BusinessCompany NewsA conflict of interest?

A conflict of interest?

An FD’s role contains an inherent conflict of interest according to a new book Corporate Governance by Kathryn Vagneur.

In most organisations all financial information is designed, collected,
worked through, analysed, interpreted and presented by the FD and his – or her –
department.

It’s Vagneur’s belief that this joint responsibility for recording and
presenting of the numbers can provide an irresistible temptation to ‘spin’ the
data so that it presents the organisation and its management in the best
possible light.

Is the solution really to split the role into two – with one responsible for
the ‘accounting’, recording of transactions and delivery of accounts, and the
other responsible for interpretation and value-added activities? Most FDs I know
would be horrified by the mere suggestion.

To some extent, we have brought this on ourselves. All too many instances of
data manipulation have hit the headlines. The public, and those concerned with
governance, have a right to ask questions.

So, what reassurances can we offer to defend against radical alternatives
like splitting the job?

Those working in treasury, an environment where multi-million pound contracts
are entered into on the telephone or at the click of a mouse, have been dealing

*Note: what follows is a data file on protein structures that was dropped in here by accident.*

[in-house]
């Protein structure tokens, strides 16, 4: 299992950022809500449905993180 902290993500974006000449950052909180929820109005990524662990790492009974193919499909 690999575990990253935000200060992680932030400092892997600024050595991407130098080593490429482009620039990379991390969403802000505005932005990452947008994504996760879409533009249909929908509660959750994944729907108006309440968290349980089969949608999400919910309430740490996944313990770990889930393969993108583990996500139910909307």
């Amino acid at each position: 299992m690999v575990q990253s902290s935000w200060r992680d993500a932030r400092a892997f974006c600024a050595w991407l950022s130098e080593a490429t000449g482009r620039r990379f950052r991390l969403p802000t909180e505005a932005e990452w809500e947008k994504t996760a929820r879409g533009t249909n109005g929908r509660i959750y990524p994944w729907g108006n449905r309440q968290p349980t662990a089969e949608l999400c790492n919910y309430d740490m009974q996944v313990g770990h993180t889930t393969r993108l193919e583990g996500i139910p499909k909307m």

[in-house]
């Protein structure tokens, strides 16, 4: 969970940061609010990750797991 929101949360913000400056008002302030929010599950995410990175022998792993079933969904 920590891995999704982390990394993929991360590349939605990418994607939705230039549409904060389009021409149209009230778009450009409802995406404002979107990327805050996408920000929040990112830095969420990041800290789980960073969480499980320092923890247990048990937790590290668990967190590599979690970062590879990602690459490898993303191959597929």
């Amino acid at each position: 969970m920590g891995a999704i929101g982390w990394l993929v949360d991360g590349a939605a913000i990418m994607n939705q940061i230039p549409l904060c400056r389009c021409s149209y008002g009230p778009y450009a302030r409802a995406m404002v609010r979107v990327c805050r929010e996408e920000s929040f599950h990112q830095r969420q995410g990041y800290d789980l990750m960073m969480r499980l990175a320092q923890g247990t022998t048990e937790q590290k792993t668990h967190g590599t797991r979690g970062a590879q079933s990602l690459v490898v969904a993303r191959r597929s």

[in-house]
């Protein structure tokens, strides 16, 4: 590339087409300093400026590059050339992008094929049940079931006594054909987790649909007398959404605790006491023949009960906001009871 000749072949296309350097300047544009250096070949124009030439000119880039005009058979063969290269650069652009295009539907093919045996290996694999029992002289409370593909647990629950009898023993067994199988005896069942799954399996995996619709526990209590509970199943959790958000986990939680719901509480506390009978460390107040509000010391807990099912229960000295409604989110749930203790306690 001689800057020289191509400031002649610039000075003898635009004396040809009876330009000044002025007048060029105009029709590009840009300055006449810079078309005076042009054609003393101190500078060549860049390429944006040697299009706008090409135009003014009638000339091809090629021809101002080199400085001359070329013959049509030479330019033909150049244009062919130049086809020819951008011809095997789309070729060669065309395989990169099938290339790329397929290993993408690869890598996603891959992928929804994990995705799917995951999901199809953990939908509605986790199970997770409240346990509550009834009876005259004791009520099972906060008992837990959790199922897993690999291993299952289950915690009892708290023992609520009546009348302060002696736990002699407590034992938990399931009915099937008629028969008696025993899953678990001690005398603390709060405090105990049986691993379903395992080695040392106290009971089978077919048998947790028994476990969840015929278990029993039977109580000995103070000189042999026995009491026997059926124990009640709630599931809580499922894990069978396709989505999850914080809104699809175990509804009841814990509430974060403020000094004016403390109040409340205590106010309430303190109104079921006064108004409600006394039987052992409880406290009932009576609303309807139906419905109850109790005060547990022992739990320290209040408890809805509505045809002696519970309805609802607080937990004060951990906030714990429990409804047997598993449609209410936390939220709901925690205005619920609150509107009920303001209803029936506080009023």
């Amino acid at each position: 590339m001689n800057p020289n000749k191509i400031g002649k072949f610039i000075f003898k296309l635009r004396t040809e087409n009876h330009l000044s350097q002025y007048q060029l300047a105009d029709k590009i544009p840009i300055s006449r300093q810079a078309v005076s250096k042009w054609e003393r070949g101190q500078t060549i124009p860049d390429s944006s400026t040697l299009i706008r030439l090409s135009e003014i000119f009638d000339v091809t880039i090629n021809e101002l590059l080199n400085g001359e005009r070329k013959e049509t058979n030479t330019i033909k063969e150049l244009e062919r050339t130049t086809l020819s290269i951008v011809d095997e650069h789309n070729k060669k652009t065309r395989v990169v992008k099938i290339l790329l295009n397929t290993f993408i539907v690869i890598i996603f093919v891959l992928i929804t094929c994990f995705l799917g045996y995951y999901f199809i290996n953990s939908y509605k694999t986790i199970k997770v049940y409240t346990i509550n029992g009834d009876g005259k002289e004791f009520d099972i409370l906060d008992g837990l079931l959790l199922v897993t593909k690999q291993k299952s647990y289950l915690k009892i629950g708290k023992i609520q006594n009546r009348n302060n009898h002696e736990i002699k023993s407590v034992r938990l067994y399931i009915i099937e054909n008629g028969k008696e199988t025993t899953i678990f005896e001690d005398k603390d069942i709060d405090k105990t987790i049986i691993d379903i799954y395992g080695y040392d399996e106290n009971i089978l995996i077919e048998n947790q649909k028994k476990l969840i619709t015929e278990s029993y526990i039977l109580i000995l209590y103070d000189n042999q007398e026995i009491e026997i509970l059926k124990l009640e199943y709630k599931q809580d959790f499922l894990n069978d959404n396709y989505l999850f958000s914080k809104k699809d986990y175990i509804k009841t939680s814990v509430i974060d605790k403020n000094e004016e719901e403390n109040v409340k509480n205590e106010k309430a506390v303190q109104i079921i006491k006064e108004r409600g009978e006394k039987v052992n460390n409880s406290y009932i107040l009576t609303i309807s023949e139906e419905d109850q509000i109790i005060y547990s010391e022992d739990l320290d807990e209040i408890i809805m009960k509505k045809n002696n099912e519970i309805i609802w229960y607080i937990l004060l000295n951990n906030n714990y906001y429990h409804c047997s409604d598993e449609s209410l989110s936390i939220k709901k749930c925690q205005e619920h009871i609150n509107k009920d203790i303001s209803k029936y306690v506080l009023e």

with conflicts of interest and temptations to fraudulent behaviour for many
years. Clarity of policy and authority and segregation of duties are
fundamental, but just as important is the creation of a open culture in which
inappropriate behaviour is not tolerated.

Much has been done to strengthen the governance codes, including the
introduction of senior independent director and broadening the remit of audit
committees. They should provide checks and balances to the FD’s conflicts of
interest.

Of course, if the whole board, including non-executives, gets carried away
with its own hubris, then no amount of segregation of duties or codes of
governance will prevail. This is where the outsiders come in – auditors and
shareholders, who need to be prepared to question and to hold management
clearly to account.

Pat Scott is partner and executive coach at Woodbridge Partners

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